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The report, authored by a panel of independent experts, gave the government's progress an "inadequate" rating, raising questions about the Government's capacity to guarantee that the health and social care systems have the digital underpinnings they require to meet the challenges they face.

The report extensively cited evidence provided by Nuffield Department of Primary Care members Professor John Powell, Associate Professor Chrysanthi Papoutsi and Dr Claire Reidy, and colleagues at Imperial College London (led by Dr Felix Greaves), from work supported by the NIHR Applied Research Collaboration Oxford and Thames Valley (ARC OxTV), hosted within the department. 

You can find out more about their work by clicking here.

The work of this team, funded by the NIHR Health and Social Care Delivery Research (HSDR) Programme, was important in helping the new report’s authors evaluate commitments to digitisation in the care of patients and people in receipt of care, especially around government commitments to the access to and development of the NHS app, which the team has been evaluating.

Recently, a new project to be led by Dr Claire Reidy, Health Services Researcher, looking at health inequalities in NHS app has also been funded by the NIHR ARC OxTV. This is especially timely as the report itself notes that there is ‘an overall lack of effective plans to mitigate against digital exclusion experienced by some groups of the population’.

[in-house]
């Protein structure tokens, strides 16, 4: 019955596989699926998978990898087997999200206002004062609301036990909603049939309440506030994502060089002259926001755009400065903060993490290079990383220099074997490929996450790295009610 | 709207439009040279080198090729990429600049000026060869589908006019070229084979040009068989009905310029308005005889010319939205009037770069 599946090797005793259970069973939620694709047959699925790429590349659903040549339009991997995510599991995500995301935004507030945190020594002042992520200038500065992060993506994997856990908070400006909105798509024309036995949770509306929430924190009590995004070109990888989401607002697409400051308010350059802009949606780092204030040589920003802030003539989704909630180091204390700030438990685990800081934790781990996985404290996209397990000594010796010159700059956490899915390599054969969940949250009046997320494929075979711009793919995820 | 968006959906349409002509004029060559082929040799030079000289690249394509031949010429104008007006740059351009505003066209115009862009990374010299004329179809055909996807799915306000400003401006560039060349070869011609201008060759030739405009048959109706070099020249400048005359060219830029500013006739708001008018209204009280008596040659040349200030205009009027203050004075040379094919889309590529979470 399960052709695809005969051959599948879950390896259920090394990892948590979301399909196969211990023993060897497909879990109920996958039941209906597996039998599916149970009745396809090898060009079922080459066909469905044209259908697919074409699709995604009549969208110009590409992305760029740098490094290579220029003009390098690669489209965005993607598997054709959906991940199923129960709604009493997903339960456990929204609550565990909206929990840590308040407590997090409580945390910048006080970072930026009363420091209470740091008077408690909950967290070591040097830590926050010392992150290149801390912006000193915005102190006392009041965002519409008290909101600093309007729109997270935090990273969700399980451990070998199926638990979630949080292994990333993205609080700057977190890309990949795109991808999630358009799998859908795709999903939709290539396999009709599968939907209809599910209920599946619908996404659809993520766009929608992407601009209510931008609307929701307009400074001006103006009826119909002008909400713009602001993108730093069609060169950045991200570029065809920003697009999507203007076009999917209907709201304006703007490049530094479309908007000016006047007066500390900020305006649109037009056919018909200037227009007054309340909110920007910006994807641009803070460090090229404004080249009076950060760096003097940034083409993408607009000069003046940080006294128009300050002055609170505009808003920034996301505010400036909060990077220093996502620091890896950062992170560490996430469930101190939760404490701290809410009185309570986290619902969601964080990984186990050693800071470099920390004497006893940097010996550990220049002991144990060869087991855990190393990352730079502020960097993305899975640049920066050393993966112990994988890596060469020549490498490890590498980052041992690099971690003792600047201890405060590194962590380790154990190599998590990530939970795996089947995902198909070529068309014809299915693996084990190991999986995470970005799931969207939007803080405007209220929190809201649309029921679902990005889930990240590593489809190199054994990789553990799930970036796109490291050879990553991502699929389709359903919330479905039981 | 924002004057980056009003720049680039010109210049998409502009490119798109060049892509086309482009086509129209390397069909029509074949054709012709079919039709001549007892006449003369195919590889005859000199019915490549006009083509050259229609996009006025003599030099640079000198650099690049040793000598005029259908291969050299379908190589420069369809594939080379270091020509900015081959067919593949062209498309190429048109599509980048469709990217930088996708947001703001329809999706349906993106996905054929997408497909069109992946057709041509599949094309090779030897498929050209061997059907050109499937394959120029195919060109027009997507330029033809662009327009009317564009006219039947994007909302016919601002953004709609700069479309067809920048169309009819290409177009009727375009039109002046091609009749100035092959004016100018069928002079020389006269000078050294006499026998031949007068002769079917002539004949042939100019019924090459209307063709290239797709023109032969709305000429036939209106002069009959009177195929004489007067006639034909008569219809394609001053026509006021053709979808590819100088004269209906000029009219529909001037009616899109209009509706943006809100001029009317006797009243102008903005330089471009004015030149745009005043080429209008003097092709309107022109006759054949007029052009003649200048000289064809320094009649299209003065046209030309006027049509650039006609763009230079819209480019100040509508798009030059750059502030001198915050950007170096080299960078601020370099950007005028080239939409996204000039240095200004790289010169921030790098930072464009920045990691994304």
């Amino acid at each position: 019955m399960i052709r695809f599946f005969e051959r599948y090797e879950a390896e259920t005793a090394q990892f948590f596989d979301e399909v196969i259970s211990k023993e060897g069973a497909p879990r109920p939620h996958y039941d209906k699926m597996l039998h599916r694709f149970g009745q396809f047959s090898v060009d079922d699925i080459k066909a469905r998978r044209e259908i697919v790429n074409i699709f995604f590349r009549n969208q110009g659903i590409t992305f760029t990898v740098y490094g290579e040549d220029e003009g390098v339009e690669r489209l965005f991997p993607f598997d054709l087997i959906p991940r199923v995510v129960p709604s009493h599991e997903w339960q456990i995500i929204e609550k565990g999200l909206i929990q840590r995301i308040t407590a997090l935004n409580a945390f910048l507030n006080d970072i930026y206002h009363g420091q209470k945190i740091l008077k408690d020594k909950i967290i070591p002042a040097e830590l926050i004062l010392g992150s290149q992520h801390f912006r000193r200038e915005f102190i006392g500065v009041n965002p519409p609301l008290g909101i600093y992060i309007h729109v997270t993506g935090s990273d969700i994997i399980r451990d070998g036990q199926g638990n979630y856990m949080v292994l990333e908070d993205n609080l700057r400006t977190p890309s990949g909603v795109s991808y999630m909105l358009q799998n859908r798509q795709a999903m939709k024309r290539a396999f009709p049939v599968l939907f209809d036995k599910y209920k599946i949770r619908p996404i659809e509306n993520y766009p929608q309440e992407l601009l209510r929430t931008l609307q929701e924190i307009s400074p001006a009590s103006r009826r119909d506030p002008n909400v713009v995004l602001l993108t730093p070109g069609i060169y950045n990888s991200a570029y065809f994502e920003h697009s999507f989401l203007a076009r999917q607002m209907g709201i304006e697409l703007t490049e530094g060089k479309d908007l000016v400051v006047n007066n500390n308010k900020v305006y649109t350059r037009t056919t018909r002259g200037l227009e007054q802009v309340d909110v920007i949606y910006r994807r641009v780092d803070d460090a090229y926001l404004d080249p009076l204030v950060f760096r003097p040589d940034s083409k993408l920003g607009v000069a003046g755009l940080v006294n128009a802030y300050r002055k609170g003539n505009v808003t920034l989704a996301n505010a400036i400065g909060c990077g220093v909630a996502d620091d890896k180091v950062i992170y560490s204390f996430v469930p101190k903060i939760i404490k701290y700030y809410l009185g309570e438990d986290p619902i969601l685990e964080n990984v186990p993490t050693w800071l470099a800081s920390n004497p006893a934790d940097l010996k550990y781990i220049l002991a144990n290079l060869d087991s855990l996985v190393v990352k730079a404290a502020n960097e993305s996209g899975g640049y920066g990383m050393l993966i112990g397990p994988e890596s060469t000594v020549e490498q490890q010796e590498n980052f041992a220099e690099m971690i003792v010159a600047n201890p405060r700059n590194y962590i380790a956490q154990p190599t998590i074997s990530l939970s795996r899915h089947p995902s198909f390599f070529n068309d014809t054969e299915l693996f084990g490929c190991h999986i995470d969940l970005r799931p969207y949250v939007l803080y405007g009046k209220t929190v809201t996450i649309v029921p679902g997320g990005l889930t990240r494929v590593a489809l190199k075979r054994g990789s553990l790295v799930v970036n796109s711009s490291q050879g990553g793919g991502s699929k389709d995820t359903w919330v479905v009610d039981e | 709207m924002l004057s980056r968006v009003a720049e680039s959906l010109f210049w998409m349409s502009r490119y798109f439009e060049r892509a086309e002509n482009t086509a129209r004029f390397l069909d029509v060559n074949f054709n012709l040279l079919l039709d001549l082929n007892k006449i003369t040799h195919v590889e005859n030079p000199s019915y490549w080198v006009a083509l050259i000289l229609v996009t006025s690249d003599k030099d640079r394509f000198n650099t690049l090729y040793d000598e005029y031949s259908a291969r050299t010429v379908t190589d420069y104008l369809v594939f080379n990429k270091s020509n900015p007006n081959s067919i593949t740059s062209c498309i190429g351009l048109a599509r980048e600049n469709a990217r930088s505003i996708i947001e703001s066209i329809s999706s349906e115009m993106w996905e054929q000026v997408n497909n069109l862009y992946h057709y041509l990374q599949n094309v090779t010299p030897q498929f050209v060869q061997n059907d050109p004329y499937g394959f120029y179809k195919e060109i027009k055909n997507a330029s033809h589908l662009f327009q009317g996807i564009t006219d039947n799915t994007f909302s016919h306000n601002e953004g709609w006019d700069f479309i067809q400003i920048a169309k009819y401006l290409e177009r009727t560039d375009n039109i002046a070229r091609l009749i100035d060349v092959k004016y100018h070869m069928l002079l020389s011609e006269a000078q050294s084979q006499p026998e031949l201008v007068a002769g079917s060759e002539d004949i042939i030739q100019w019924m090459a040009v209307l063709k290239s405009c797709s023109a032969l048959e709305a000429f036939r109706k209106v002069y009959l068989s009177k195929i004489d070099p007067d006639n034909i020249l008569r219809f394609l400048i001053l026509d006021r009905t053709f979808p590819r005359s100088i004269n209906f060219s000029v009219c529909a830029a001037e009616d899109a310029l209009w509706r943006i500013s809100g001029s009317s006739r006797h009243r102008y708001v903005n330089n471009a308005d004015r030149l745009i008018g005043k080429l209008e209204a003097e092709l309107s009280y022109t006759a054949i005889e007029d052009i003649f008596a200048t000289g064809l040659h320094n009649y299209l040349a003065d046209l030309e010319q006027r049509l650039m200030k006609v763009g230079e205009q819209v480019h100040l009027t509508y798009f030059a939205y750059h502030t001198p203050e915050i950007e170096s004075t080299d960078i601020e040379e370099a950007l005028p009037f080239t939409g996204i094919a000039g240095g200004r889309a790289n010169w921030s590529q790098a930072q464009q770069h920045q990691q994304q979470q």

The report was commissioned by the Health and Social Care Committee to review the evidence for the effective implementation and appropriateness of the Government’s policy commitments around digitisation of the NHS in England.

Despite identifying some positive developments, the expert panel concluded that the major government commitments had either not been met or were not on course to be fulfilled.

Professor Dame Jane Dacre, director of UCL Medical School and chair of the Expert Panel, said: “What is particularly disappointing is that the Government recognises that the digitisation of the NHS is essential to bring about real benefits to patients, for example by helping them to monitor and manage long-term health conditions independently.

“Yet time and again, promises have been made but not delivered, hampering wider progress. For example, using data sharing to improve research and planning, which we’ve rated as inadequate.”

Steve Brine MP, Chair of the Health and Social Care Committee, said: 

“The Panel’s detailed work provides evidence of the Government’s overall ‘inadequate’ approach to its commitments to digitise the NHS and will feed into the Committee’s work, shaping the recommendations we make to Ministers.”

Other commitments evaluated by the expert panel included the delivery of integrated health and care records and ensuring the workforce had the necessary digital skills.

You can read the full report online here.